Saturday, July 15, 2017

Princess Brooks

The Princess Bride was not a great movie. There, I said it. Fire tomatoes at will.

I'll grant that in its better moments it managed to straddle the line between trite starry-eyed faery-telling and obnoxiously nitpicky deconstructionism, to denote both self-awareness and dedication to its subject matter. Still, on the whole its fan-base seems to spend more time quoting the flick's various catchphrases than watching it, because to actually watch it is to be exposed to the massive amount of filler between those one-liners. It's the sort of movie which can make falling down a mountainside look tedious by dwelling on the stunt doubles' every single tumble. Every monologue is a line too long, every pause a second too pregnant, every line of exposition stretched to two, every establishing shot a few frames over-exposed. This does not negate its many memorable moments, but it does dilute them unnecessarily. Call me a disorderly attention-deficient child of the internet age if you must, but there's simply too little going on in every scene, too little information density to trap my awareness.

I don't know whether Rob Reiner was infected by this directing style via his father's collaboration with Mel Brooks, because the closest analogy I can think of would be Brooks' own films. Yeah, we can rave about all the hilarious one-liners in Spaceballs or History of the World but that's ignoring the miles of dead air between them, cluttered with minor characters making faces at the camera. Once you get the basic joke of sparking a giant doobie, said doobie's on-screen presence itself is just not that impressive. Nor is the bad guys' repetition of "we've got to get them." Too little challenges our expectations, too little detail sparks mental connections.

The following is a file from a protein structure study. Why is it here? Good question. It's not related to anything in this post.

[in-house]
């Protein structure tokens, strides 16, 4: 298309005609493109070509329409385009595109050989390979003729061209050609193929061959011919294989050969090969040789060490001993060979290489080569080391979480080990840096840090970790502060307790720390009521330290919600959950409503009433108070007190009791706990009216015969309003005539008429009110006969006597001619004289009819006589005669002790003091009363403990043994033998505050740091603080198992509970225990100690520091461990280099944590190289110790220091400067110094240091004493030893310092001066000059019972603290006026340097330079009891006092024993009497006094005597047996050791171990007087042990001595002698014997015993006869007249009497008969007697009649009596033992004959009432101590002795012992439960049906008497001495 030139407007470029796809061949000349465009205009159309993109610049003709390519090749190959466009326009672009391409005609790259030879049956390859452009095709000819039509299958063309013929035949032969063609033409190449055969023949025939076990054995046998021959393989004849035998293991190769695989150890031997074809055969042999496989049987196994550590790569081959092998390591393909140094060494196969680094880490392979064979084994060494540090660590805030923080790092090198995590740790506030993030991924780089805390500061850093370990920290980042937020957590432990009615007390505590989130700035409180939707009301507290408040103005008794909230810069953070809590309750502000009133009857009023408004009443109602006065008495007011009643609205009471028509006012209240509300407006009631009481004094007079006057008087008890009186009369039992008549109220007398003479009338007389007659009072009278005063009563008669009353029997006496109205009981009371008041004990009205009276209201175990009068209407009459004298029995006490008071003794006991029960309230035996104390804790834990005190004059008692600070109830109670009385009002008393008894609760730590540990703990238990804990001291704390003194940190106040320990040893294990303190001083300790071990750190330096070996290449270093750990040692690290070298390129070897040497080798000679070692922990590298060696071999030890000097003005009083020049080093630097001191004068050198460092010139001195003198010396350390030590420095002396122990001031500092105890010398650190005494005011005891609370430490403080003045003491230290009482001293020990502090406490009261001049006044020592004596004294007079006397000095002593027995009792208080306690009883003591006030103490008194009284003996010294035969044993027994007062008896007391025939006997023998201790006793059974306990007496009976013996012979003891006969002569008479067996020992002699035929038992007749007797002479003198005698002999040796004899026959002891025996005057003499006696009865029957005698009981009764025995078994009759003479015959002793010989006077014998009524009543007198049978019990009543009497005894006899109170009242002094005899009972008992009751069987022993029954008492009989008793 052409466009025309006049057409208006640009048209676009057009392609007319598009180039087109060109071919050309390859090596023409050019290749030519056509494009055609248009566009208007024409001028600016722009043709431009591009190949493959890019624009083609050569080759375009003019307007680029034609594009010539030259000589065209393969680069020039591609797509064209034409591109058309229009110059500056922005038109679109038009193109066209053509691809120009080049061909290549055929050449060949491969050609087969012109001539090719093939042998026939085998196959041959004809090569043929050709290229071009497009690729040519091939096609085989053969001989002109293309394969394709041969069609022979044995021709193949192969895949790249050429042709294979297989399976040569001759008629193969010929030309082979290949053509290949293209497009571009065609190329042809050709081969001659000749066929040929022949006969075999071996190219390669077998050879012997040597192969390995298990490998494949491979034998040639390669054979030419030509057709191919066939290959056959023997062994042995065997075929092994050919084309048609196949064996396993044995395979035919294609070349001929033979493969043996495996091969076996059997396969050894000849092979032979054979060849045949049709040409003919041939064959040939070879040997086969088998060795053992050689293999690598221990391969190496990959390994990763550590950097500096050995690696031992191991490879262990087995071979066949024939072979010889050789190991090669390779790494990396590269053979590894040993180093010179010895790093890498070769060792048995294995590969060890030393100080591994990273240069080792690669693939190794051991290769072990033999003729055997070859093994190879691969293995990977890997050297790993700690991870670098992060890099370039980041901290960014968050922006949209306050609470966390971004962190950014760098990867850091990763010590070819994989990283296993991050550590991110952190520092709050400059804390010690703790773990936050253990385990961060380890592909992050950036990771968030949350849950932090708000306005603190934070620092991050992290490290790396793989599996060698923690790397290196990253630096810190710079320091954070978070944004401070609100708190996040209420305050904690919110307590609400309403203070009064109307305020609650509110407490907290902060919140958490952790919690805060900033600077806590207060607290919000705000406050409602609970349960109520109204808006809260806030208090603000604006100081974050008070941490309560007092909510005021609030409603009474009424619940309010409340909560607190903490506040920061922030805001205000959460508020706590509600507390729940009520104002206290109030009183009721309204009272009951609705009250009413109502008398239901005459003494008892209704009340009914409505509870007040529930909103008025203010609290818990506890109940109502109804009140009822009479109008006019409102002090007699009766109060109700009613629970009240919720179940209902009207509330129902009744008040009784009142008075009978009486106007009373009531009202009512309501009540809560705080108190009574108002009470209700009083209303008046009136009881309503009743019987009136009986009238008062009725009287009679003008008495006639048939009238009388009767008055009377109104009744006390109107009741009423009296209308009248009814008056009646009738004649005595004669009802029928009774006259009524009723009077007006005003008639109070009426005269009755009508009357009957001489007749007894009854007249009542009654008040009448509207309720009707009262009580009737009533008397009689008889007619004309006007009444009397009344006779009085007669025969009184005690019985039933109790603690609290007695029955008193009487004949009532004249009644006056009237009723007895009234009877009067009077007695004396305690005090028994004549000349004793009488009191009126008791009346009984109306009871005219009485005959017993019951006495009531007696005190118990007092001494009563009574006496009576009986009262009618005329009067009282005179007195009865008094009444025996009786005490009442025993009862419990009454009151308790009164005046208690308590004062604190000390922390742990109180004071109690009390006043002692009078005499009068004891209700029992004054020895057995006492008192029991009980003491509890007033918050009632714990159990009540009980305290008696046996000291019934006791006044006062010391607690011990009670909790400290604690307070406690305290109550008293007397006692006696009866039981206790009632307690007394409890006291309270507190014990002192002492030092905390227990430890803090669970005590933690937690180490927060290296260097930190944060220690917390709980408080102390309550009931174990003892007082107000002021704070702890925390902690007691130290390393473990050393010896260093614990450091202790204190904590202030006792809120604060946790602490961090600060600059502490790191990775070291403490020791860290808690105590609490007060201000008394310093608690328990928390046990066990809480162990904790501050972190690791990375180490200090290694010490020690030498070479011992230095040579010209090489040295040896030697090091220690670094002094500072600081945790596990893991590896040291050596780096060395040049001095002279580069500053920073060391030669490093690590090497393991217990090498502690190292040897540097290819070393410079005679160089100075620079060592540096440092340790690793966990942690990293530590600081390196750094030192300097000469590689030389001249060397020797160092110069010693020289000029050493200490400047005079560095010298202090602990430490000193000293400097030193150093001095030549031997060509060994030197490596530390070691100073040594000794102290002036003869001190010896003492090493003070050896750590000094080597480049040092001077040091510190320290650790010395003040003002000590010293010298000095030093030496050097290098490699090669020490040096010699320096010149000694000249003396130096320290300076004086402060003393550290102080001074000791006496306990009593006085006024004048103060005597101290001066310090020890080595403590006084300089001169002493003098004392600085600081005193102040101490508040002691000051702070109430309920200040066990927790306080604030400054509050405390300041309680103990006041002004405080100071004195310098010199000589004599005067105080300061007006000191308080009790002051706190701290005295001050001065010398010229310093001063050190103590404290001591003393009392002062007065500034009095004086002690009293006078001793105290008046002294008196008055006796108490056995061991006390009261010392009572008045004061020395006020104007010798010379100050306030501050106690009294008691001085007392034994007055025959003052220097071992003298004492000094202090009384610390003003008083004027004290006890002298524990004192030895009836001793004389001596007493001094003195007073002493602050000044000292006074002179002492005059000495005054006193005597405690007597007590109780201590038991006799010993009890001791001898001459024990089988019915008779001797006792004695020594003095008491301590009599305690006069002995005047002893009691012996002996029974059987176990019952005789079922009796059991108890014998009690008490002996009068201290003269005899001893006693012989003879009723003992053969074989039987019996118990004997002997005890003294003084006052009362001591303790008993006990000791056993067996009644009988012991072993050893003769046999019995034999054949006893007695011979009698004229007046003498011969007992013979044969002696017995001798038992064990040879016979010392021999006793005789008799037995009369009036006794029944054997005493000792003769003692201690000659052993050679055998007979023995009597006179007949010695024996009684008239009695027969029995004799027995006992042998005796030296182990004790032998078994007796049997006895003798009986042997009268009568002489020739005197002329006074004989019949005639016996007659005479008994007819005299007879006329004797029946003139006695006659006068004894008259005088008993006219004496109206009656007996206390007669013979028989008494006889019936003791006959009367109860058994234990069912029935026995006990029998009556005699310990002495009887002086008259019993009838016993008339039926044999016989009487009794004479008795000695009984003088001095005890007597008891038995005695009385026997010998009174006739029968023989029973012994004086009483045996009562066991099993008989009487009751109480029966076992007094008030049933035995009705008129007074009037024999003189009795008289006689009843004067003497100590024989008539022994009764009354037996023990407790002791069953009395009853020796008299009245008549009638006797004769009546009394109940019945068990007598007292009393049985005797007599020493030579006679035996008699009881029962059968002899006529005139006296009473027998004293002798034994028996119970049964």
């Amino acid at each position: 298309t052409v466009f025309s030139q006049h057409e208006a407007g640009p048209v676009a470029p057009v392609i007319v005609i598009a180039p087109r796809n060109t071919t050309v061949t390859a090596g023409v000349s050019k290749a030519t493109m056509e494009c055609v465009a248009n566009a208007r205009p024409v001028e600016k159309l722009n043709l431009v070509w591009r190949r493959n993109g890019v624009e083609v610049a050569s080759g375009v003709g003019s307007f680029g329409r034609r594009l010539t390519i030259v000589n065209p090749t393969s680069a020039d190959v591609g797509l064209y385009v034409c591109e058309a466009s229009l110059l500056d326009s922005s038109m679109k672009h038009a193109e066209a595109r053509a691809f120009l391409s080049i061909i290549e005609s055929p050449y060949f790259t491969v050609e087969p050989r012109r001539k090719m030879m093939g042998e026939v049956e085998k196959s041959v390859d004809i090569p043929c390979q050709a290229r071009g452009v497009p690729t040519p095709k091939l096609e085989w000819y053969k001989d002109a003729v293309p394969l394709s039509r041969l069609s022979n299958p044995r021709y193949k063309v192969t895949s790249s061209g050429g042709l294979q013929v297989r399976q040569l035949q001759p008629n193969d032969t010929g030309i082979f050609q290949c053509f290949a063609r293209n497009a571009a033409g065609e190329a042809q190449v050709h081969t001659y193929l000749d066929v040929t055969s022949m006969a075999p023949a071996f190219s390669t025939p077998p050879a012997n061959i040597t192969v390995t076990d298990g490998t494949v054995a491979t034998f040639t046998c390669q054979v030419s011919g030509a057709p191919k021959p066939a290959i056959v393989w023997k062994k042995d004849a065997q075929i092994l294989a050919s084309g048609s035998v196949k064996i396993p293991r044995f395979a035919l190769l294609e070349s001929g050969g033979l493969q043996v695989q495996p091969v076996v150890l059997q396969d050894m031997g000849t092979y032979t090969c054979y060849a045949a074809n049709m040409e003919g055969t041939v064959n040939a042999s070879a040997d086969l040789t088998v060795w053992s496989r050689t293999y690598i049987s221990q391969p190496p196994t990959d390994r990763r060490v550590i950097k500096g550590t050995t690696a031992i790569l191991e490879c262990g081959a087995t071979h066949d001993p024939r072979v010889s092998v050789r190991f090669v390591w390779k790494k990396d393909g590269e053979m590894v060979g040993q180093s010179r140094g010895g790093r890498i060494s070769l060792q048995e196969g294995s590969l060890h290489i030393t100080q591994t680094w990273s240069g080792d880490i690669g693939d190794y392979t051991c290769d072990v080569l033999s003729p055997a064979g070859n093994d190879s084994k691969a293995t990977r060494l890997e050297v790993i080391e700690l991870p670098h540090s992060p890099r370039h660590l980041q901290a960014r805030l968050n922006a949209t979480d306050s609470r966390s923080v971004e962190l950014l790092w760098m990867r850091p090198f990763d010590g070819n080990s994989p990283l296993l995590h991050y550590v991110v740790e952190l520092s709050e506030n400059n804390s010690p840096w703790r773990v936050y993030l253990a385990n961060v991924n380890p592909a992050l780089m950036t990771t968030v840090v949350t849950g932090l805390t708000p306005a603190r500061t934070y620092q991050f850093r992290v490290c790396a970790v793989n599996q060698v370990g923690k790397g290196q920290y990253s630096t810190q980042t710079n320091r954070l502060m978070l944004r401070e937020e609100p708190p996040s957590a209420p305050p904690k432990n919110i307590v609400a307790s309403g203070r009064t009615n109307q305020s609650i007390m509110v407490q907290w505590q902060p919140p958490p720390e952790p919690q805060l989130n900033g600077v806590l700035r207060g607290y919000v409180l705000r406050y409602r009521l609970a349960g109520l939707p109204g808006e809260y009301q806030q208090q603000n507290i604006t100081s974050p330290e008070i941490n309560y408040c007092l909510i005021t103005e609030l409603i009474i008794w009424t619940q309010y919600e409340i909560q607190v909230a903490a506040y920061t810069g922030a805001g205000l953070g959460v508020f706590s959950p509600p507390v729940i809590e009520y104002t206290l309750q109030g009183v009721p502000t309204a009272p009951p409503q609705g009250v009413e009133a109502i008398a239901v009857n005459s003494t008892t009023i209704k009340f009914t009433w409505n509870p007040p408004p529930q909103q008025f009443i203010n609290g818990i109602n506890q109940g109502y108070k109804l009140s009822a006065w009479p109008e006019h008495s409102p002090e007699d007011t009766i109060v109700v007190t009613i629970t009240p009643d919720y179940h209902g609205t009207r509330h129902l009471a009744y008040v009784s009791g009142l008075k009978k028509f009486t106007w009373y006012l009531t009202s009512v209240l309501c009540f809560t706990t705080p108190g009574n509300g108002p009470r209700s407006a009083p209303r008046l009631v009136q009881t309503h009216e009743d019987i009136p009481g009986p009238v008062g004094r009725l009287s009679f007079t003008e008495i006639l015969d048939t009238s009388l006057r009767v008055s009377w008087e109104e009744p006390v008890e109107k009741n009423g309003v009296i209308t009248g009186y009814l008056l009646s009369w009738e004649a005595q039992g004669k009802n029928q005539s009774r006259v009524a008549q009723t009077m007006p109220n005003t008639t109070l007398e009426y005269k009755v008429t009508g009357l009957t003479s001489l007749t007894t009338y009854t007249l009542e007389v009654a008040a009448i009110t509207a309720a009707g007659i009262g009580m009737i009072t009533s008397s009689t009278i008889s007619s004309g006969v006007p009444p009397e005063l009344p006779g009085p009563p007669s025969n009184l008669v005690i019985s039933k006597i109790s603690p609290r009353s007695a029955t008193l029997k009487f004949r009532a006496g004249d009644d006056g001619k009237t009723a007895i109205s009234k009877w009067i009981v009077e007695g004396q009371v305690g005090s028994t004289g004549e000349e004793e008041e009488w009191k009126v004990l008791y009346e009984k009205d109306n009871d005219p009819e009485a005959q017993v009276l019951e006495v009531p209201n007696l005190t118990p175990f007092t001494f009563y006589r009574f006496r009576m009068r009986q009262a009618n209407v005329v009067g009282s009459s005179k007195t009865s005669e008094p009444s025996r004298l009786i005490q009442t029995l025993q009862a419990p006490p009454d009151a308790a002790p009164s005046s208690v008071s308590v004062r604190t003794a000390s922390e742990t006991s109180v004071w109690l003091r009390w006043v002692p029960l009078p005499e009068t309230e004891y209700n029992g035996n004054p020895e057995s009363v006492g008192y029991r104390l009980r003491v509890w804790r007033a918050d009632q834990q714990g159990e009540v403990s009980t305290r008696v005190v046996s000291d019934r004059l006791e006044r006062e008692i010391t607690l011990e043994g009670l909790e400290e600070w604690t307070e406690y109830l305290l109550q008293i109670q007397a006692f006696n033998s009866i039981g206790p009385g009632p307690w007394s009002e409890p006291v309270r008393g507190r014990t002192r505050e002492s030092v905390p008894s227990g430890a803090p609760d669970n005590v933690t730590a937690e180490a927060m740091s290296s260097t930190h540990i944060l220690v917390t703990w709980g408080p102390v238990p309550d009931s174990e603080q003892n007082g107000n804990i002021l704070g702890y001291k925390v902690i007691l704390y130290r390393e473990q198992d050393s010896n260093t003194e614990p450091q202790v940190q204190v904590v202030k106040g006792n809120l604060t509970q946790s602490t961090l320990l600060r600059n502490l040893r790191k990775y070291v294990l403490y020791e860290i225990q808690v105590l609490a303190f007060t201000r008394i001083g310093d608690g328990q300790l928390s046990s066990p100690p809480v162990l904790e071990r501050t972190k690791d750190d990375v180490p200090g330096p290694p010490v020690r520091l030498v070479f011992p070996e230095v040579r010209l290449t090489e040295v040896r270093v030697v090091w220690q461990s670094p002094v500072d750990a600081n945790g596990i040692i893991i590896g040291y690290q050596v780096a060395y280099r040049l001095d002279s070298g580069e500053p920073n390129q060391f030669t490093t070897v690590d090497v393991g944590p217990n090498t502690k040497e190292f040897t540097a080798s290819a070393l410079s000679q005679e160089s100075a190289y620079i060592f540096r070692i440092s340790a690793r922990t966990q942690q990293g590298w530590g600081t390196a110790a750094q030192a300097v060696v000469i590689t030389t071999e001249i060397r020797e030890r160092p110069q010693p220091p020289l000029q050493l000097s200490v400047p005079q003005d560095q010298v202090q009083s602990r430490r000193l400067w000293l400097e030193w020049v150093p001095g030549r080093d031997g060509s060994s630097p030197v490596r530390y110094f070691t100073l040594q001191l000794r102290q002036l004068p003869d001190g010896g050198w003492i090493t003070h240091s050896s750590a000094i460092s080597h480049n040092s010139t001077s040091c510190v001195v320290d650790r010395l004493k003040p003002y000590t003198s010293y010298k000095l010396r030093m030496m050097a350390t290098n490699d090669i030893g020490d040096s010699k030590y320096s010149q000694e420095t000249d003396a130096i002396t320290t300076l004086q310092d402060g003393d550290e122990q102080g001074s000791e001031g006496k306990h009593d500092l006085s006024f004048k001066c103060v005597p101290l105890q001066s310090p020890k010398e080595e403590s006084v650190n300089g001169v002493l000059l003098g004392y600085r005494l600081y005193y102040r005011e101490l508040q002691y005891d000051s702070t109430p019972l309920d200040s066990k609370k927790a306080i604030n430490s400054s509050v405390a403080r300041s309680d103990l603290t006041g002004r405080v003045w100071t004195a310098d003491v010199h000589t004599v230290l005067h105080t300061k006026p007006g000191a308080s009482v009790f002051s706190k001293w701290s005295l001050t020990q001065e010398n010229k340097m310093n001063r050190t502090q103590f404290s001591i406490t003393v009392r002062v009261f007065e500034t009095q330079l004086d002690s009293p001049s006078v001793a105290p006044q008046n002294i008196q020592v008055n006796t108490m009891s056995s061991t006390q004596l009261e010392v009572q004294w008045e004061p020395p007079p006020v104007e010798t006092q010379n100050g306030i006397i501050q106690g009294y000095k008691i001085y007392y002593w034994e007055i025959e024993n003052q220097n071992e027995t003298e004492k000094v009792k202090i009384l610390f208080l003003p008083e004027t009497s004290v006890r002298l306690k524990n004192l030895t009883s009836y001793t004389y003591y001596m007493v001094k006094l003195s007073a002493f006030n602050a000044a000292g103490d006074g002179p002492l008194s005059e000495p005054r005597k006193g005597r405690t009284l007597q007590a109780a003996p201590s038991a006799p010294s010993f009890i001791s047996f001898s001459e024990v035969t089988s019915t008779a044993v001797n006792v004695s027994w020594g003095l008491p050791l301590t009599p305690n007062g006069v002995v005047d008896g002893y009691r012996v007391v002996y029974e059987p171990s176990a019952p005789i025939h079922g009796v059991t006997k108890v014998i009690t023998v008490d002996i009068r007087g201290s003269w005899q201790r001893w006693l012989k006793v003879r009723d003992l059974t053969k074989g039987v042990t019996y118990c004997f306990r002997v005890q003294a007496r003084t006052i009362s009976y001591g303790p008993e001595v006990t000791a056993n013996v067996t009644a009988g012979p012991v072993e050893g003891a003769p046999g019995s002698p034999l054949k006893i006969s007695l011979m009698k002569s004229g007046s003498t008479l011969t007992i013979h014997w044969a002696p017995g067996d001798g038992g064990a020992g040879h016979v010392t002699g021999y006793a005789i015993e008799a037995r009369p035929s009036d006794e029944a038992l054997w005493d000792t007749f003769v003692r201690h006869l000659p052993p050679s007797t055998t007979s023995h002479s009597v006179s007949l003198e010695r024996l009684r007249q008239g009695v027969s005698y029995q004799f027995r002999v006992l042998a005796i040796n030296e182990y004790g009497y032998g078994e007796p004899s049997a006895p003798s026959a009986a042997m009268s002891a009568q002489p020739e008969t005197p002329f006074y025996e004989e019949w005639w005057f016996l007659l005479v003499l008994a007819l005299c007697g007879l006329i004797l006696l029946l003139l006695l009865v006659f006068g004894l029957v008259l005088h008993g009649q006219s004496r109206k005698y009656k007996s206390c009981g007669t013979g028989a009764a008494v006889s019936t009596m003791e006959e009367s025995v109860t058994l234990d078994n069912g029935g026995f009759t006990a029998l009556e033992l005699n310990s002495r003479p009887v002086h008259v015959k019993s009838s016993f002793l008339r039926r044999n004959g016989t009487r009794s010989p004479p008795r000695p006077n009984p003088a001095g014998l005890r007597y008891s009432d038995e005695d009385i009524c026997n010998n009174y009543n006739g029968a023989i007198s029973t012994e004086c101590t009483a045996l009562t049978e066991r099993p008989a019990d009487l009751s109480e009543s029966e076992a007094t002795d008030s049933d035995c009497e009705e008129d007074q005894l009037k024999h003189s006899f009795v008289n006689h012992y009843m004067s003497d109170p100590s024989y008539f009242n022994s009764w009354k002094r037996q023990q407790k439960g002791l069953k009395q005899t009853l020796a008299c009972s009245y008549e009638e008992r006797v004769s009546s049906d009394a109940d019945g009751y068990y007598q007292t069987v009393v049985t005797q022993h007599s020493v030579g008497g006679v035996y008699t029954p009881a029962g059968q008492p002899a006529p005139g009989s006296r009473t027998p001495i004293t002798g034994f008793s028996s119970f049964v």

This does not resolve to a simple generational fad, either, or budget constraints. The Monty Python movies came out a decade prior, with less funding and more lines, jokes and new ideas. And sure, Princess Bride wasn't primarily comedic like Brooks' parodies, but it still seems to follow the same school of thought in constantly condescending to the audience's slow reaction time. It shows a mental separation between performer and audience, the carnie's disdain for the marks.

How well this feature translates into the internet age is anyone's guess. Optimism would dictate that closer dialogue by creators with their audience would eliminate it, yet cynical awareness of one's virtual surroundings begs the question: how many bloggers, vloggers, webcartoonists, pod-casters and youtube personalites wrap their scripts in slow, overwrought redundancy to make sure you rubes get the punchline?

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